• Keeps the weeds down.  You knew this of course, but it’s worth mentioning.  You get a lot less weeds when you mulch.  Not zero-there are a lot of stubborn weeds.  If you want more thorough control it’s a good idea to use a pre-emergent weed preventer like Preen right after mulching and before your plants leaf out.
  • Regulates moisture.  I find that with a good mulch watering is almost never needed with plants in the ground.  Sometimes I can’t help myself and go to water in the middle of summer, only to get under the mulch and find the soil plenty damp despite days of no rain.  By the way, it’s a good idea to do this- check under your mulch, because over watering is a real plant killer.
  • Softens soil.  This is the real biggie.  Lets face it, gardening can be a lot of hard work.  Whenever an opportunity presents itself to slack, I’m going to take it.  So rather than work the soil or tilling it up, I topdress with mulch instead.  Is this as good in the short term?  Probably not, but over time that mulch breaks down and softens that heavy clay soil up. I’ve had great success planting in almost straight clay with this method.  And I mean straight clay.
  • Amends soil.  Have you ever seen those bags of soil conditioner at the box stores?  Or most “topsoil” for that matter?  Those bags, in one form or another, are mostly composted (broken down) mulch.  Rather than buying more bags of overpriced mulch, I just throw a shovelful of whatever mulch I have on hand into the hole when I break up the clay.  Good drainage is our biggest challenge in this area, and that mulch will help break things up a little.  Keep in mind that it’s best to use a smaller grind bark mulch for this and not big pieces of tree.

Types of Mulch

  • Grind size:  Basically the more times it’s been ground, the faster it breaks down.  You don’t necessarily want it breaking down fast, that will depend on what you are using it for.  If I have a bank to cover and forget I want the cheapest single grind I can find.  If it’s for my tomato beds I’d want something much finer, say triple grind, or fines.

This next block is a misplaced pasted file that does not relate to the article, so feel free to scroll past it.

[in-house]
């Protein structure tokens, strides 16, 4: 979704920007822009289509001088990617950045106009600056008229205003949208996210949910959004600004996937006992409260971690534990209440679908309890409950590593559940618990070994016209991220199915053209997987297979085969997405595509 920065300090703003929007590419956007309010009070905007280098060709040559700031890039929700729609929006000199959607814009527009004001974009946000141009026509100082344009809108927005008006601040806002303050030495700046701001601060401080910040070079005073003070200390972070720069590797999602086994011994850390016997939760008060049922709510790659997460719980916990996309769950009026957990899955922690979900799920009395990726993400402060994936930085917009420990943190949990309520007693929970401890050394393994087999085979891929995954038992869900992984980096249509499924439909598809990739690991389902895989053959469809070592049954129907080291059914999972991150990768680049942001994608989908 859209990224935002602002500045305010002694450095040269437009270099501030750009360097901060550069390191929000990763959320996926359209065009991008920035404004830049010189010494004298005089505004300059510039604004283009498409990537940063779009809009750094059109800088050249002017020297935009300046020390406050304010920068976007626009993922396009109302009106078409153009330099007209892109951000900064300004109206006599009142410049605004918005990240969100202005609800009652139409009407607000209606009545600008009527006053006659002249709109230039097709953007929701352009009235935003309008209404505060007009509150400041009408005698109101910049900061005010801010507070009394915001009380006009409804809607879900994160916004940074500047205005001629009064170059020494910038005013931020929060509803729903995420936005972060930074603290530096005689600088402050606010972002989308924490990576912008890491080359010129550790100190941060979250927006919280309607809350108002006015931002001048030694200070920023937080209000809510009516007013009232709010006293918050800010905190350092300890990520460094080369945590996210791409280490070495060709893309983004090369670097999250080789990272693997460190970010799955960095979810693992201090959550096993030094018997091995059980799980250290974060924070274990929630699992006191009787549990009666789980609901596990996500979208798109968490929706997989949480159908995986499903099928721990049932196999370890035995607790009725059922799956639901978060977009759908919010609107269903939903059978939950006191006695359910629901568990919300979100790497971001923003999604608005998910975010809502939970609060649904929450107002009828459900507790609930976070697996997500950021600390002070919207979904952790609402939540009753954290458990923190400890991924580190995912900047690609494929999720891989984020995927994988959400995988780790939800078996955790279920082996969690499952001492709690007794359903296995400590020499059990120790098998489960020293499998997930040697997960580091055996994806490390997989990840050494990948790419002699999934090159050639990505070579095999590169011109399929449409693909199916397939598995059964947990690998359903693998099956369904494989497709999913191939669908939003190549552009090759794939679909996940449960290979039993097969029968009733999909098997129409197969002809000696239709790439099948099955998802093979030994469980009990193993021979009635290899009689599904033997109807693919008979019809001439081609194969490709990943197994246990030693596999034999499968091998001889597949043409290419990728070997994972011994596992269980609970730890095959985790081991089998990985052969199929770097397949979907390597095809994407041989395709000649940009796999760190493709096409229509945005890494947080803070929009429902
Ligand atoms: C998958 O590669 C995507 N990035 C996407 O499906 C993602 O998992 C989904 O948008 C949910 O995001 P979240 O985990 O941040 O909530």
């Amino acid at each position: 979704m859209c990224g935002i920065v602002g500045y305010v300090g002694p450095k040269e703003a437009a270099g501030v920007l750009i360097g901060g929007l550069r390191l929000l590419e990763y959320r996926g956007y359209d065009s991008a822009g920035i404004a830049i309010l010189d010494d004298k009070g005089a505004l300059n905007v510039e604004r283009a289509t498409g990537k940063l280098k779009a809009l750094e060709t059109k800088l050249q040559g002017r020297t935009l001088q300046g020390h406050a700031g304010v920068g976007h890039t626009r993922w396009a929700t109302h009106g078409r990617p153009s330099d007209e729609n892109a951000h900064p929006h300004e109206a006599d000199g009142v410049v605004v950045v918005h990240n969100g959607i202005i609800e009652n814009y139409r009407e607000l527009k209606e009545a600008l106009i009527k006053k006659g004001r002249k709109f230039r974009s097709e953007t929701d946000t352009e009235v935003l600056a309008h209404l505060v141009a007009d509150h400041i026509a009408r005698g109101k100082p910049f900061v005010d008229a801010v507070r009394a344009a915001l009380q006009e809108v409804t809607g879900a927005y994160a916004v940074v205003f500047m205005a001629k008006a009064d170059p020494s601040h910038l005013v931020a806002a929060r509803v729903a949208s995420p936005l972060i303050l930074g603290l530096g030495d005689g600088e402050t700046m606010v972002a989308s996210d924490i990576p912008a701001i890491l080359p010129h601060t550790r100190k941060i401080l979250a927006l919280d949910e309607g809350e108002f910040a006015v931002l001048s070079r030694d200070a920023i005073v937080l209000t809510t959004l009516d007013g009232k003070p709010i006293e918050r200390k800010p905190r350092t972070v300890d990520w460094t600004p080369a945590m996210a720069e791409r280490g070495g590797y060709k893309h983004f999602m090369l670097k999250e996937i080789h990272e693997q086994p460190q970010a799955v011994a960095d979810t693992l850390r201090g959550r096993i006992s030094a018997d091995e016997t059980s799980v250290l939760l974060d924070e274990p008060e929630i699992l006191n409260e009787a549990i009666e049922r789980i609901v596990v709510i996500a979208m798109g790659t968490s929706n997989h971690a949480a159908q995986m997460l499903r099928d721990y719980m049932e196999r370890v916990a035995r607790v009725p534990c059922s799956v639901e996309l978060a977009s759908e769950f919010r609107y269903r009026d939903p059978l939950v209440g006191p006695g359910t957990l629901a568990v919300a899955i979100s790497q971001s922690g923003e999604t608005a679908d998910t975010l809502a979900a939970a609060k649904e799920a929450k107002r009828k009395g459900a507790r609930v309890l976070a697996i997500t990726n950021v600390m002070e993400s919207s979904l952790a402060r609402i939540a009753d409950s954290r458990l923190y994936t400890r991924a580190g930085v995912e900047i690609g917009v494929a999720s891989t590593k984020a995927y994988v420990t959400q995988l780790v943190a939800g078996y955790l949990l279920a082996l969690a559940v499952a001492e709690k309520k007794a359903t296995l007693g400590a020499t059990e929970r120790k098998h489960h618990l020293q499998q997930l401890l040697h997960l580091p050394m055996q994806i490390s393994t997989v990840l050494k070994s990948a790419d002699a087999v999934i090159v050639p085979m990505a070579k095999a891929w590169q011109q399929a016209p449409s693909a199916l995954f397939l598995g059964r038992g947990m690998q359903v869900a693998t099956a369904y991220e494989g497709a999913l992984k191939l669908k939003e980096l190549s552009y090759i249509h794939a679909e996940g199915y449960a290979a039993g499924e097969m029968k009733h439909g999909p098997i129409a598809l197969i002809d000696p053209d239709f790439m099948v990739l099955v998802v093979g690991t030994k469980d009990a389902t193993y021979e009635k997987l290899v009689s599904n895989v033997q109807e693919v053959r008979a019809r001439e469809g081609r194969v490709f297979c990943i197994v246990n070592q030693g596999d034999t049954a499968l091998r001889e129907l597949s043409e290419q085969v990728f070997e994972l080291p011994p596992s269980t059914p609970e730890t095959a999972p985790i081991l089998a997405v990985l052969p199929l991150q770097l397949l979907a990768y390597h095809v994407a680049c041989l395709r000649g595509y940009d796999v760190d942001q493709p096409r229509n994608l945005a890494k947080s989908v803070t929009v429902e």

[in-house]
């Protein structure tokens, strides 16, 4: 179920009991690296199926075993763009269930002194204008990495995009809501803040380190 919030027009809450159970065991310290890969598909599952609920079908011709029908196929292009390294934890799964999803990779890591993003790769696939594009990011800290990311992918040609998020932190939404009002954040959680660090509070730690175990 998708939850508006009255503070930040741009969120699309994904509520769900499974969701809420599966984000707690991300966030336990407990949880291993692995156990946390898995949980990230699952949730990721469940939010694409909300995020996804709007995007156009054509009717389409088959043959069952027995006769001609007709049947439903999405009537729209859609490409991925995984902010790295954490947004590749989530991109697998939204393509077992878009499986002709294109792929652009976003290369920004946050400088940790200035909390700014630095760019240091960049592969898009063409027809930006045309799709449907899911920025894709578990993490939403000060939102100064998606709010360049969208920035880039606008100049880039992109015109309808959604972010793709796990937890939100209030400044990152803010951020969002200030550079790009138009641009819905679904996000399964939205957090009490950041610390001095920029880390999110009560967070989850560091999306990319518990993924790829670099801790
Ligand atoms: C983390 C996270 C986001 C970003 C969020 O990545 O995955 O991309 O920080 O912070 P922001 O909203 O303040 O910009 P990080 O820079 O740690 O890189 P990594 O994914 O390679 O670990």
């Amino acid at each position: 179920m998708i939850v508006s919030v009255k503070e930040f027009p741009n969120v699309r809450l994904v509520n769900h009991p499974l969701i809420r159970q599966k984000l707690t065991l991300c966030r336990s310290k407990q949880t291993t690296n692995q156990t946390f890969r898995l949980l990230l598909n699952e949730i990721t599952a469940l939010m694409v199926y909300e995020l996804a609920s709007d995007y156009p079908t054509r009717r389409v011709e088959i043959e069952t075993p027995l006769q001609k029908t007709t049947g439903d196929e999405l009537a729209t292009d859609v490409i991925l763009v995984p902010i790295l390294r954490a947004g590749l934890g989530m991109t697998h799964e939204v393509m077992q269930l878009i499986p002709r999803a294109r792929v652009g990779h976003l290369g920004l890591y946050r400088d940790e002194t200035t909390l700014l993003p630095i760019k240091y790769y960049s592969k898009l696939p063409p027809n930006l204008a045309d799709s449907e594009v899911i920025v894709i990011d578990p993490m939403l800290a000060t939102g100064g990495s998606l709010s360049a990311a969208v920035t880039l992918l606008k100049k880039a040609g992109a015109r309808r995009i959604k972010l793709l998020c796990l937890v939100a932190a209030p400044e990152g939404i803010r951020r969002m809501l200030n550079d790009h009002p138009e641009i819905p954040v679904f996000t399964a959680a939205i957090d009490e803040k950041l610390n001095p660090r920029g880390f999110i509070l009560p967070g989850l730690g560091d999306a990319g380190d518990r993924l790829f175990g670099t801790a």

• Bark or whole tree:  In general a bark mulch is preferred for your beds and most landscaping purposes, but when times are tight it’s better to go with the cheaper whole tree than nothing at all.  Again, for banks and areas you want to forget about and keep tidy, there is no reason not to save the cash and get the whole tree.  Arborist wood chips are another option for those spots, often available for free from the county.
  • Type of tree:  Around here there are basically two kinds of wood used;  hardwood or pine.  Unless you just like a particular wood, the important things are grind size and if it’s bark or whole tree.

If I were to choose the best all purpose mulch to have on hand it would be double ground hardwood bark.  Bark being the key term here.  The bark breaks down quickly (you want that if you have really heavy clay), and the bark is nutrient rich and fluffy.

Nuggets, dyed mulch, wood chips:  All these are specialized items, usually at a premium price.  These have their place if you have the need for a certain look or aren’t planning on planting much in those beds for the season.  For most gardeners these products won’t be of much interest.

UPDATE 5/3/21:  I have always used pine bark for my perennial beds and recently had a master gardener friend tell me she thought hardwood bark was better because it doesn’t acidify the soil as much.  I think she may be right on that one, so I stand corrected!  If you do use pine, it may be a good idea to sprinkle some pelleted lime over those beds every other year or so.

That said, all bark (pine or hardwood) is the way to go for your nicer areas.  I’d suggest going to see Matt at The Longest Yard, and stock up now, all the construction happening has mulch at great prices.